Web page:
Once you’ve gotten a few races under your belt, you inevitably begin to trade up your gear to increase your advantage. And while you certainly can purchase a litany of items to make you faster on the bike, the swim is another story. So for those looking to edge out their competitors in the water, a high-end wetsuit is a great investment.
We recently had the opportunity to test Profile Design’s top-of-the-line wetsuit, the M:2. And while each of us here at AG have donned a wetsuit at one point or another, we now understand why pushing your budget when it comes to suiting up for the swim really matters (to the tune of $524.99 for the M:2).
The M:2 features top-of-the-line, 100% Yamamoto #40 and #39 SCS-Nano Neoprene. In the wetsuit world, Yamamoto neoprene is the gold standard. But in order to truly understand why, you need a little history lesson. Yamamoto first began producing wetsuits in 1961, offering the very first wetsuit material in Japan that combined both high functionality and flexibility at a time when wetsuits were primarily composed of heavy, stiff rubber—like that used in tires. Yes, that’s right, tires. Yamamoto set out to develop a wetsuit that allowed for greater mobility underwater, improved heat retention and a better wearing experience overall. Particularly well-suited for the needs of triathletes, Yamamoto neoprene is used in more than 70% of the world’s highest quality wetsuit brands today.
Now let’s revisit those numbers. As Yamamoto releases a new neoprene, they assign it the next number available. So therefore the higher you go, the better the rubber. Therefore when you look at wetsuit levels, you’ll typically see #38 rubber used in the lower-end wetsuits. As for #39, it’s been utilized in high-end wetsuits for a while and is well regarded as a premium rubber. However, for those of our readers familiar with this numbering scheme, you’ll know that #40 is now considered to be the cream of the crop in the rubber world. This material is touted as being both more flexible and more buoyant than #39.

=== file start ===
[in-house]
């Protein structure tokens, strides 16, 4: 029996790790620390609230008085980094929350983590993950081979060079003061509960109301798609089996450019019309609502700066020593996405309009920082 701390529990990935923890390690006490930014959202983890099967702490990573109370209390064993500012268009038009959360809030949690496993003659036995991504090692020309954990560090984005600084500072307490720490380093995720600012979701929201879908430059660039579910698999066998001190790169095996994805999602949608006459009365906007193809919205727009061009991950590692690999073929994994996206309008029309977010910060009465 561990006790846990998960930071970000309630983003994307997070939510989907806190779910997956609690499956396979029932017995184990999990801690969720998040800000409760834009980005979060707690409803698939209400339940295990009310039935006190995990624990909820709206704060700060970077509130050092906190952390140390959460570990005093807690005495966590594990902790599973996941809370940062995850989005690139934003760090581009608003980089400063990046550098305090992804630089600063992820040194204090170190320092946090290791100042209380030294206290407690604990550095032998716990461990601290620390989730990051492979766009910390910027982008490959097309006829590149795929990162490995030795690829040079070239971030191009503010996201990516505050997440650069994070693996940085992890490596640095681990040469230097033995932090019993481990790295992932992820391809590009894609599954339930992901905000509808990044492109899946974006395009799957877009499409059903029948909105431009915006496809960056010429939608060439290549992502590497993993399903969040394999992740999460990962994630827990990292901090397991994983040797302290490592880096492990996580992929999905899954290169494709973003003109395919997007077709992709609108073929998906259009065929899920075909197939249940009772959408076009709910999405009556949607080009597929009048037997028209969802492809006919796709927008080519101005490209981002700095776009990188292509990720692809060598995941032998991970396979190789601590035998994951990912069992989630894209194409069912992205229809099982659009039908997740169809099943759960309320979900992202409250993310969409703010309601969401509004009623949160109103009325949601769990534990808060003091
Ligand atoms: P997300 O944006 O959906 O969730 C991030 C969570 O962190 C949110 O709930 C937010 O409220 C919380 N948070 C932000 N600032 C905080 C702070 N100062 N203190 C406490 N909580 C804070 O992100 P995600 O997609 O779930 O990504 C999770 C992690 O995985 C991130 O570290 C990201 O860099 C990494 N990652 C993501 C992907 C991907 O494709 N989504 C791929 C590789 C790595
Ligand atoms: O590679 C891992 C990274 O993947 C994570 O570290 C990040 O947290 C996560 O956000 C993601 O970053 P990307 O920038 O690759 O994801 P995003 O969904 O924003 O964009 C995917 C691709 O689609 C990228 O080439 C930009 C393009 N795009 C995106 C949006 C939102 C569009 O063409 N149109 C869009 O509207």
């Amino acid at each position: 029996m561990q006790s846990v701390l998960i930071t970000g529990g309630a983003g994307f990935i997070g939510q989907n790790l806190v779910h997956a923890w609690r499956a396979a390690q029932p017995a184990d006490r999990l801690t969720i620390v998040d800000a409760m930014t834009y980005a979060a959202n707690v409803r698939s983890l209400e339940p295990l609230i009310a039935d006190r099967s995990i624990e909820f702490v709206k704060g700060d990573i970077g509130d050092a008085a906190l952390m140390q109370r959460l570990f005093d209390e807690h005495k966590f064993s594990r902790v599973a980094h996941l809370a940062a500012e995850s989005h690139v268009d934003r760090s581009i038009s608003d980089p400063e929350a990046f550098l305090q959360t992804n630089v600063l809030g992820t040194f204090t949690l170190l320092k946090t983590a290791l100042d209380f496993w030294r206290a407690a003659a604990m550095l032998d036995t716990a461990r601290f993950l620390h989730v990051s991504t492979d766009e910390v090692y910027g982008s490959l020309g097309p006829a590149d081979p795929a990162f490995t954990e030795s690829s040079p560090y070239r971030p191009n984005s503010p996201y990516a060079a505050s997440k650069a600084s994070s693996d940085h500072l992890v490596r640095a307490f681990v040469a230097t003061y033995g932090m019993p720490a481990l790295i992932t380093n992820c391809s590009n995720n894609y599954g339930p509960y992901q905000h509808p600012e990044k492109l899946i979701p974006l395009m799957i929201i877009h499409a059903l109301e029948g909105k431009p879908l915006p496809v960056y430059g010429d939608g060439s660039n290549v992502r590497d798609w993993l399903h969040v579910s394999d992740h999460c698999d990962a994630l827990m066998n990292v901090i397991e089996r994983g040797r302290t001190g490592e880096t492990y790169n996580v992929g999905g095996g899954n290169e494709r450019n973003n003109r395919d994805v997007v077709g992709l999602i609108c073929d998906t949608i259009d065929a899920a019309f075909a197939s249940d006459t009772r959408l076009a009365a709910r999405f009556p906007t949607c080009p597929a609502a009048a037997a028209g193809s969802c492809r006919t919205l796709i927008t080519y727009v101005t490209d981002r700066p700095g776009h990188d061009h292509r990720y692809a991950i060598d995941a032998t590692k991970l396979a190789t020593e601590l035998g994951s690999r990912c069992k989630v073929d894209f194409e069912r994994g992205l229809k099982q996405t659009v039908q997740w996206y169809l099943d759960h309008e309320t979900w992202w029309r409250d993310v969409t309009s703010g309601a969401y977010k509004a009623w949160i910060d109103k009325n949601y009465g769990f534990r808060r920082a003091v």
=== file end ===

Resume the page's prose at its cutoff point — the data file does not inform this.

Now with this flexibility comes a concern—durability. Fortunately Yamamoto offers a solution with its Super Composite Skin (SCS), which is also utilized in the M:2. In addition to serving as water repellent, the SCS surface adds a significant amount of protection from fingernail and overstretch tears. What’s more, #40 is typically only used in select portions of suits where flexibility is essential and durability is less of a concern. Profile Design utilizes the coveted #40 SCS-Nano material (1.5mm) in the M:2’s sleeves, shoulders, and underarms to allow for unrestricted movement, promoting the most efficient swim stroke. The M:2 also makes use of #40 (1.0mm) in its shaped collar. Here it features two layers of SCS Nano inside and out for a watertight seal and maximum comfort.
From the moment we took our first few strokes in the M:2, we knew that this wetsuit had put this high-end materials to good use. While other suits can leave you feeling claustrophobic and restricted, the M:2 never made us feel squeezed or limited in any way. We were actually quite surprised with just how well this suit allowed for full range of motion.